Kushal Konwar an Indian freedom fighter

Kushal Konwar an Indian freedom fighter

Kushal Konwar an Indian freedom fighter

Kushal Konwar (March 21, 1905 – June 15, 1943) was an Indian freedom fighter born in Balijan, Sarupathar, Golaghat District in Assam. He was an Indian Assamese Tai-Ahom freedom fighter from Assam. During the last phase of the 1942-1943 Quit India Movement, he was the only Indian martyr to be hanged. He was member of the INC – Indian National Congress. While studying at the Bezbaruah School he got inspired by the clarion call of Mahatma Gandhiji for a Non-Cooperation Movement and accordingly actively took part in it. Ideals of Ahimsa, Truth and Swaraj of Gandhiji, inspired this young man.

The call of Gandhi and spirit of independence inspired him greatly. This inspired him in India’s Independence movement. Organizing the Congress party he led people in Sarupathar area in the non cooperation and Satyagraha movement against the British.  He became President of the Sarupathar Congress Committee. A sabotage plan was made by some people on October 10, 1942 and they removed some sleepers of the railway line in Sarupathar in Golaghat district. Many innocent people were rounded up, beaten and harassed by the British army. Kushal Konwar was accused as mastermind and chief conspirator and arrested. They put him in Jorhat jail and hanged to death on June 15, 1943.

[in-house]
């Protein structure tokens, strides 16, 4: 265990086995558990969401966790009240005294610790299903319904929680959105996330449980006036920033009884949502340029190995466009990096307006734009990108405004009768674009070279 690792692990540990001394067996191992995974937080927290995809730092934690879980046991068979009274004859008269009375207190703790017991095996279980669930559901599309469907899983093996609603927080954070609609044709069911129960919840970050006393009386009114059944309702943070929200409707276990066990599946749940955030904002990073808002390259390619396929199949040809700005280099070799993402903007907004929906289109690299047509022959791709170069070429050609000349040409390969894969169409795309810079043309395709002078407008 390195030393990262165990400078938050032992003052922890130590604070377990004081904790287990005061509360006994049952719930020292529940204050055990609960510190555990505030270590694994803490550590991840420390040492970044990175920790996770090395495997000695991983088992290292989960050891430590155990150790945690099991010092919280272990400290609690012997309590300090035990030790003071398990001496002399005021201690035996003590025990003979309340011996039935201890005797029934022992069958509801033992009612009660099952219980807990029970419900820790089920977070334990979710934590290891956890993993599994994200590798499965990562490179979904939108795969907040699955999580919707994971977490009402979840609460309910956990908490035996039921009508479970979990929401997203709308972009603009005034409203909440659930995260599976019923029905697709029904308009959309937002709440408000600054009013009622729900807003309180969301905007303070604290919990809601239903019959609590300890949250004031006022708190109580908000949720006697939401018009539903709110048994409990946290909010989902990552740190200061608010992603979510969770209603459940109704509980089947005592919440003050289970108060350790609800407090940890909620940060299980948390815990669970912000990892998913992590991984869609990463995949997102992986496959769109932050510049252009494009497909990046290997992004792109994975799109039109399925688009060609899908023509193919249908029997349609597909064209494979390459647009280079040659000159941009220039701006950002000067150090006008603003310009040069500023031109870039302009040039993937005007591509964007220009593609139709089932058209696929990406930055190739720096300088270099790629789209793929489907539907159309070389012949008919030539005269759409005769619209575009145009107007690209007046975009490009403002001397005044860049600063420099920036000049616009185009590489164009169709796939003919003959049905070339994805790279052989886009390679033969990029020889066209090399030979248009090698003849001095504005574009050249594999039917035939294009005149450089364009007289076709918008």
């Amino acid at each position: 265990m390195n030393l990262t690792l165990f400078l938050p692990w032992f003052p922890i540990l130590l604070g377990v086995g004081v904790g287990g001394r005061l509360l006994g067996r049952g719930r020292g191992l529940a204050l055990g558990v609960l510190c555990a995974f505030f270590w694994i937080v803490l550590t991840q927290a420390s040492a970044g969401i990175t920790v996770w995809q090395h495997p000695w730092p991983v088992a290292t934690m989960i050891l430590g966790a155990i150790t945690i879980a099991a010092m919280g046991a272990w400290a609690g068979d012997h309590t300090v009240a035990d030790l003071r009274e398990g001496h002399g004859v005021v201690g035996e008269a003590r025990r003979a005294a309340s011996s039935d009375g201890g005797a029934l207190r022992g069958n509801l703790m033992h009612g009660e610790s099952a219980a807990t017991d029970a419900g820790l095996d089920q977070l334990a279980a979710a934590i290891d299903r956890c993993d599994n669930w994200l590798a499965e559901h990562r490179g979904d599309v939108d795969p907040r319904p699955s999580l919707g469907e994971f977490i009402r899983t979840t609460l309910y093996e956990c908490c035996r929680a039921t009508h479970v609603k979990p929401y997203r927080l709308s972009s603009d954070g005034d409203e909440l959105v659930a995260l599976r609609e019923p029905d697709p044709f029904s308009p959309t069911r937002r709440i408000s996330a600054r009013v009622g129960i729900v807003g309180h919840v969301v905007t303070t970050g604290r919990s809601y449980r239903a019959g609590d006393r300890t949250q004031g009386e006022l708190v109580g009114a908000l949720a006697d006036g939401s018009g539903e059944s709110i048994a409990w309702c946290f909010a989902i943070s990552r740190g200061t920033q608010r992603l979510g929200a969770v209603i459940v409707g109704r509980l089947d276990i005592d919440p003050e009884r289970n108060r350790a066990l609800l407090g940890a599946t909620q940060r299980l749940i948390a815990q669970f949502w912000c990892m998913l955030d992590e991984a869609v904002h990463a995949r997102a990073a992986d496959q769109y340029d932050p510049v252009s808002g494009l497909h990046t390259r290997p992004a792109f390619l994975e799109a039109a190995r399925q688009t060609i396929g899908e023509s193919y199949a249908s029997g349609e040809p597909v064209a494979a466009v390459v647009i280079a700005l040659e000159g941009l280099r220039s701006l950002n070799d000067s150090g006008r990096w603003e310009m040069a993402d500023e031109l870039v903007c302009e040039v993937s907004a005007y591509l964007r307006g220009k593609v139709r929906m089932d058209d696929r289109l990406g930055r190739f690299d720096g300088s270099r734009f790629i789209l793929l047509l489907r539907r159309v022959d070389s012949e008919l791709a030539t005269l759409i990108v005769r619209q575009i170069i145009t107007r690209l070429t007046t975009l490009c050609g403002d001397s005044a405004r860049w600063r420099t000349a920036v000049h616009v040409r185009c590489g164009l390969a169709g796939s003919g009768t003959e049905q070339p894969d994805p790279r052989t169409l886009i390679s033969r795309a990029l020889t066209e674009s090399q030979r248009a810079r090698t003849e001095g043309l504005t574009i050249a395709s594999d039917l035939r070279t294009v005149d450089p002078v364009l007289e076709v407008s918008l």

Ram Prasad BismilRam Prasad Bismil

Ram Prasad Bismil (June, 11, 1897 – December 19, 1927) was an Indian revolutionary born in Shahjahanpur. He struggled against imperialism of the British and participated in the Kakori conspiracy in 1925 and Manipuri conspiracy in 1918. Besides being a freedom fighter, he wrote in Urdu and Hindi using pen

US tactics in VietnamUS tactics in Vietnam

Bombing Feb 1965 Operation Rolling Thunder begun. This involved dropping bombs on cities and towns in the North and South of Vietnam, The Ho Chi Minh Trail, Laos and Cambodia. It was partially successful Related NotesThe Moving Finger by Edith WhartonDisrupted North Vietnamese supply lines, enabled strikes without ground troops,

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